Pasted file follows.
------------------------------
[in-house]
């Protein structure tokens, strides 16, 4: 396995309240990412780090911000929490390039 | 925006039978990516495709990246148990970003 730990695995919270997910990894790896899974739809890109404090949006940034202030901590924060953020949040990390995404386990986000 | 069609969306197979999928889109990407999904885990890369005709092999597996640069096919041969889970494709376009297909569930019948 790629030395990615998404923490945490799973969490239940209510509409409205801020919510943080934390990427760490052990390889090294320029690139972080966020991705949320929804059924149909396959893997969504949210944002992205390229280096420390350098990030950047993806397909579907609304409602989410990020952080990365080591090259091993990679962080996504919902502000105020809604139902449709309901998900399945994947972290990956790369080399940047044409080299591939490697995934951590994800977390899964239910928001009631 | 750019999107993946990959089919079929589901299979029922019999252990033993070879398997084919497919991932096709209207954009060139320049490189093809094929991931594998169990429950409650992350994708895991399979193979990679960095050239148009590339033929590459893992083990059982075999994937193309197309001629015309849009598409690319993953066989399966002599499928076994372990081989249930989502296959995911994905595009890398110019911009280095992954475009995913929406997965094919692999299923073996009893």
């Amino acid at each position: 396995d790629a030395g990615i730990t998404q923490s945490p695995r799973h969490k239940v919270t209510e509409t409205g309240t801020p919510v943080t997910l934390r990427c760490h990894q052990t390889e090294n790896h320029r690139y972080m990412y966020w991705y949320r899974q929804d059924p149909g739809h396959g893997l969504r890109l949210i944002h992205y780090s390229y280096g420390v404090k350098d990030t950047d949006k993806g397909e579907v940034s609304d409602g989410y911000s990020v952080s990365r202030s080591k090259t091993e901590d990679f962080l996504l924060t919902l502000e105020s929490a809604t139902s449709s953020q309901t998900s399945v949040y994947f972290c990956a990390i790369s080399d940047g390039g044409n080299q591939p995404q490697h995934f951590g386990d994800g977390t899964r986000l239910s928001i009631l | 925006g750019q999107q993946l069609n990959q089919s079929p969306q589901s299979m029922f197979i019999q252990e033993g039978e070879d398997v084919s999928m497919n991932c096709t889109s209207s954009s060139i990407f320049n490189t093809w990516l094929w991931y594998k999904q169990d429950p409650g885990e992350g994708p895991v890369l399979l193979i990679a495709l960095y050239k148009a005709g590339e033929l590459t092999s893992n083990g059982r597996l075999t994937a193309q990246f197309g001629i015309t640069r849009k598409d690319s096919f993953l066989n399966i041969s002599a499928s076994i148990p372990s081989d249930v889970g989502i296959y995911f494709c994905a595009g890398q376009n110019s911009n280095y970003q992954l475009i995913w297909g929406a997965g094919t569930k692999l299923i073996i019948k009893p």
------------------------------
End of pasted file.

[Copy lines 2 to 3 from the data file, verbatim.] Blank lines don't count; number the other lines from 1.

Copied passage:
């Protein structure tokens, strides 16, 4: 396995309240990412780090911000929490390039 | 925006039978990516495709990246148990970003 730990695995919270997910990894790896899974739809890109404090949006940034202030901590924060953020949040990390995404386990986000 | 069609969306197979999928889109990407999904885990890369005709092999597996640069096919041969889970494709376009297909569930019948 790629030395990615998404923490945490799973969490239940209510509409409205801020919510943080934390990427760490052990390889090294320029690139972080966020991705949320929804059924149909396959893997969504949210944002992205390229280096420390350098990030950047993806397909579907609304409602989410990020952080990365080591090259091993990679962080996504919902502000105020809604139902449709309901998900399945994947972290990956790369080399940047044409080299591939490697995934951590994800977390899964239910928001009631 | 750019999107993946990959089919079929589901299979029922019999252990033993070879398997084919497919991932096709209207954009060139320049490189093809094929991931594998169990429950409650992350994708895991399979193979990679960095050239148009590339033929590459893992083990059982075999994937193309197309001629015309849009598409690319993953066989399966002599499928076994372990081989249930989502296959995911994905595009890398110019911009280095992954475009995913929406997965094919692999299923073996009893």
């Amino acid at each position: 396995d790629a030395g990615i730990t998404q923490s945490p695995r799973h969490k239940v919270t209510e509409t409205g309240t801020p919510v943080t997910l934390r990427c760490h990894q052990t390889e090294n790896h320029r690139y972080m990412y966020w991705y949320r899974q929804d059924p149909g739809h396959g893997l969504r890109l949210i944002h992205y780090s390229y280096g420390v404090k350098d990030t950047d949006k993806g397909e579907v940034s609304d409602g989410y911000s990020v952080s990365r202030s080591k090259t091993e901590d990679f962080l996504l924060t919902l502000e105020s929490a809604t139902s449709s953020q309901t998900s399945v949040y994947f972290c990956a990390i790369s080399d940047g390039g044409n080299q591939p995404q490697h995934f951590g386990d994800g977390t899964r986000l239910s928001i009631l | 925006g750019q999107q993946l069609n990959q089919s079929p969306q589901s299979m029922f197979i019999q252990e033993g039978e070879d398997v084919s999928m497919n991932c096709t889109s209207s954009s060139i990407f320049n490189t093809w990516l094929w991931y594998k999904q169990d429950p409650g885990e992350g994708p895991v890369l399979l193979i990679a495709l960095y050239k148009a005709g590339e033929l590459t092999s893992n083990g059982r597996l075999t994937a193309q990246f197309g001629i015309t640069r849009k598409d690319s096919f993953l066989n399966i041969s002599a499928s076994i148990p372990s081989d249930v889970g989502i296959y995911f494709c994905a595009g890398q376009n110019s911009n280095y970003q992954l475009i995913w297909g929406a997965g094919t569930k692999l299923i073996i019948k009893p």